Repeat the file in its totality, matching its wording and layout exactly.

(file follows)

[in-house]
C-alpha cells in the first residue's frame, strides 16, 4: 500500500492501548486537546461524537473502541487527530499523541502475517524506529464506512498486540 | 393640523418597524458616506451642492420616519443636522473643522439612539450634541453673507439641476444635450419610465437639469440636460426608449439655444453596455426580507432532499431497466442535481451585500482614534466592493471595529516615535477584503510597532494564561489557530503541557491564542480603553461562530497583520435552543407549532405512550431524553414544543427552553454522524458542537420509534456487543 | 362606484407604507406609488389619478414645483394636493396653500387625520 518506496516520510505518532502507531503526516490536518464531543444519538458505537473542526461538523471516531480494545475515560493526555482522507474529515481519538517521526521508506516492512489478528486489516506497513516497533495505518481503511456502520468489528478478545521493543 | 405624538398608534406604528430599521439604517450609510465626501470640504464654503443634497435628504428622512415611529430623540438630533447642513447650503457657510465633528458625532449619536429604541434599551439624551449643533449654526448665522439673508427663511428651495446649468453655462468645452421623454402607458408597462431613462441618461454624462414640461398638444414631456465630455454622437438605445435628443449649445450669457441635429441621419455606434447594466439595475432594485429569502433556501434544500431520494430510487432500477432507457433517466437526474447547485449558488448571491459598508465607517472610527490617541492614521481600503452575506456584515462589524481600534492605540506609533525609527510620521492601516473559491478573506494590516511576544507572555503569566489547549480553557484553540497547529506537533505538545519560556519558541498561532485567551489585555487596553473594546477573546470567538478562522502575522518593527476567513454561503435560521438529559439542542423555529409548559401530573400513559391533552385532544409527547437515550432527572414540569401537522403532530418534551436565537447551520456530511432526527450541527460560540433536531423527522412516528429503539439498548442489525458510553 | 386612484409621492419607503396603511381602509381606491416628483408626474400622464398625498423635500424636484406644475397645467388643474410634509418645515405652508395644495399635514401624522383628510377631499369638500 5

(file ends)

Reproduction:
[in-house]
C-alpha cells in the first residue's frame, strides 16, 4: 500500500492501548486537546461524537473502541487527530499523541502475517524506529464506512498486540 | 393640523418597524458616506451642492420616519443636522473643522439612539450634541453673507439641476444635450419610465437639469440636460426608449439655444453596455426580507432532499431497466442535481451585500482614534466592493471595529516615535477584503510597532494564561489557530503541557491564542480603553461562530497583520435552543407549532405512550431524553414544543427552553454522524458542537420509534456487543 | 362606484407604507406609488389619478414645483394636493396653500387625520 518506496516520510505518532502507531503526516490536518464531543444519538458505537473542526461538523471516531480494545475515560493526555482522507474529515481519538517521526521508506516492512489478528486489516506497513516497533495505518481503511456502520468489528478478545521493543 | 405624538398608534406604528430599521439604517450609510465626501470640504464654503443634497435628504428622512415611529430623540438630533447642513447650503457657510465633528458625532449619536429604541434599551439624551449643533449654526448665522439673508427663511428651495446649468453655462468645452421623454402607458408597462431613462441618461454624462414640461398638444414631456465630455454622437438605445435628443449649445450669457441635429441621419455606434447594466439595475432594485429569502433556501434544500431520494430510487432500477432507457433517466437526474447547485449558488448571491459598508465607517472610527490617541492614521481600503452575506456584515462589524481600534492605540506609533525609527510620521492601516473559491478573506494590516511576544507572555503569566489547549480553557484553540497547529506537533505538545519560556519558541498561532485567551489585555487596553473594546477573546470567538478562522502575522518593527476567513454561503435560521438529559439542542423555529409548559401530573400513559391533552385532544409527547437515550432527572414540569401537522403532530418534551436565537447551520456530511432526527450541527460560540433536531423527522412516528429503539439498548442489525458510553 | 386612484409621492419607503396603511381602509381606491416628483408626474400622464398625498423635500424636484406644475397645467388643474410634509418645515405652508395644495399635514401624522383628510377631499369638500 5